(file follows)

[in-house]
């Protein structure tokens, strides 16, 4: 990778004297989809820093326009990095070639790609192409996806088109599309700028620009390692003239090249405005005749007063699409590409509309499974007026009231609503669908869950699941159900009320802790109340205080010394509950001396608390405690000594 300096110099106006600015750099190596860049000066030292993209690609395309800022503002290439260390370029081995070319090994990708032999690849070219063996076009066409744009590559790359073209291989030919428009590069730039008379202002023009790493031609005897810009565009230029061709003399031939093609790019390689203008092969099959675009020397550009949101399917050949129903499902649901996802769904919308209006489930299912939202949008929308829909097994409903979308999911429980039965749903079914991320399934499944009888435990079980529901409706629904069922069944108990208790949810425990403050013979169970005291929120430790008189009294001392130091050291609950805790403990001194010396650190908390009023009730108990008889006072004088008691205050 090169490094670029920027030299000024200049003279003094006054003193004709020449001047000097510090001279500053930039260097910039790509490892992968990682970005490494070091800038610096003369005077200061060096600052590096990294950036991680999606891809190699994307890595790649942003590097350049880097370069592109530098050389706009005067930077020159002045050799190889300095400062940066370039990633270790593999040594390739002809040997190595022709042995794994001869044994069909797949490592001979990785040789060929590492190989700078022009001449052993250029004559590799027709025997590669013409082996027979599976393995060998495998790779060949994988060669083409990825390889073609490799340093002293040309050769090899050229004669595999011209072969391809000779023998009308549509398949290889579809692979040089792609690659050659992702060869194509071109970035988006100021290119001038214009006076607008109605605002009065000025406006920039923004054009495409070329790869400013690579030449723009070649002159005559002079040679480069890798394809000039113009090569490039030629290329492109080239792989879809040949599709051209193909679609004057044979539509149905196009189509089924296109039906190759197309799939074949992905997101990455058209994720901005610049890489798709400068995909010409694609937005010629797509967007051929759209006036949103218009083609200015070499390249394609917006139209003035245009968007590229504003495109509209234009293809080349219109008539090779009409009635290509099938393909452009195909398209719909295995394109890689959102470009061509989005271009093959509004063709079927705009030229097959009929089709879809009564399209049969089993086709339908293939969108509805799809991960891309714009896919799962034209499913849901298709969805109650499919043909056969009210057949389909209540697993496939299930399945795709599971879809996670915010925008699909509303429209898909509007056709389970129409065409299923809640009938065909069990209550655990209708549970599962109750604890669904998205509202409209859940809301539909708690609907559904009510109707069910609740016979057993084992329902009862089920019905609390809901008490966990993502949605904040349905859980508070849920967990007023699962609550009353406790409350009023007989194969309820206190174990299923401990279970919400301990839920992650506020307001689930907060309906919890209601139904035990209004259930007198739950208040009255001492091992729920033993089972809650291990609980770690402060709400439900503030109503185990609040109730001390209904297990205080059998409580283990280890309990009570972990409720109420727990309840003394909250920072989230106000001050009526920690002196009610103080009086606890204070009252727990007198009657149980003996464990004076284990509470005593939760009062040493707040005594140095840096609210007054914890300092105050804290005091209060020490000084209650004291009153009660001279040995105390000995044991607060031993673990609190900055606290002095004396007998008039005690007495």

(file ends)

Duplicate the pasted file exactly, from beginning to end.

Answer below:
[in-house]
């Protein structure tokens, strides 16, 4: 990778004297989809820093326009990095070639790609192409996806088109599309700028620009390692003239090249405005005749007063699409590409509309499974007026009231609503669908869950699941159900009320802790109340205080010394509950001396608390405690000594 300096110099106006600015750099190596860049000066030292993209690609395309800022503002290439260390370029081995070319090994990708032999690849070219063996076009066409744009590559790359073209291989030919428009590069730039008379202002023009790493031609005897810009565009230029061709003399031939093609790019390689203008092969099959675009020397550009949101399917050949129903499902649901996802769904919308209006489930299912939202949008929308829909097994409903979308999911429980039965749903079914991320399934499944009888435990079980529901409706629904069922069944108990208790949810425990403050013979169970005291929120430790008189009294001392130091050291609950805790403990001194010396650190908390009023009730108990008889006072004088008691205050 090169490094670029920027030299000024200049003279003094006054003193004709020449001047000097510090001279500053930039260097910039790509490892992968990682970005490494070091800038610096003369005077200061060096600052590096990294950036991680999606891809190699994307890595790649942003590097350049880097370069592109530098050389706009005067930077020159002045050799190889300095400062940066370039990633270790593999040594390739002809040997190595022709042995794994001869044994069909797949490592001979990785040789060929590492190989700078022009001449052993250029004559590799027709025997590669013409082996027979599976393995060998495998790779060949994988060669083409990825390889073609490799340093002293040309050769090899050229004669595999011209072969391809000779023998009308549509398949290889579809692979040089792609690659050659992702060869194509071109970035988006100021290119001038214009006076607008109605605002009065000025406006920039923004054009495409070329790869400013690579030449723009070649002159005559002079040679480069890798394809000039113009090569490039030629290329492109080239792989879809040949599709051209193909679609004057044979539509149905196009189509089924296109039906190759197309799939074949992905997101990455058209994720901005610049890489798709400068995909010409694609937005010629797509967007051929759209006036949103218009083609200015070499390249394609917006139209003035245009968007590229504003495109509209234009293809080349219109008539090779009409009635290509099938393909452009195909398209719909295995394109890689959102470009061509989005271009093959509004063709079927705009030229097959009929089709879809009564399209049969089993086709339908293939969108509805799809991960891309714009896919799962034209499913849901298709969805109650499919043909056969009210057949389909209540697993496939299930399945795709599971879809996670915010925008699909509303429209898909509007056709389970129409065409299923809640009938065909069990209550655990209708549970599962109750604890669904998205509202409209859940809301539909708690609907559904009510109707069910609740016979057993084992329902009862089920019905609390809901008490966990993502949605904040349905859980508070849920967990007023699962609550009353406790409350009023007989194969309820206190174990299923401990279970919400301990839920992650506020307001689930907060309906919890209601139904035990209004259930007198739950208040009255001492091992729920033993089972809650291990609980770690402060709400439900503030109503185990609040109730001390209904297990205080059998409580283990280890309990009570972990409720109420727990309840003394909250920072989230106000001050009526920690002196009610103080009086606890204070009252727990007198009657149980003996464990004076284990509470005593939760009062040493707040005594140095840096609210007054914890300092105050804290005091209060020490000084209650004291009153009660001279040995105390000995044991607060031993673990609190900055606290002095004396007998008039005690007495």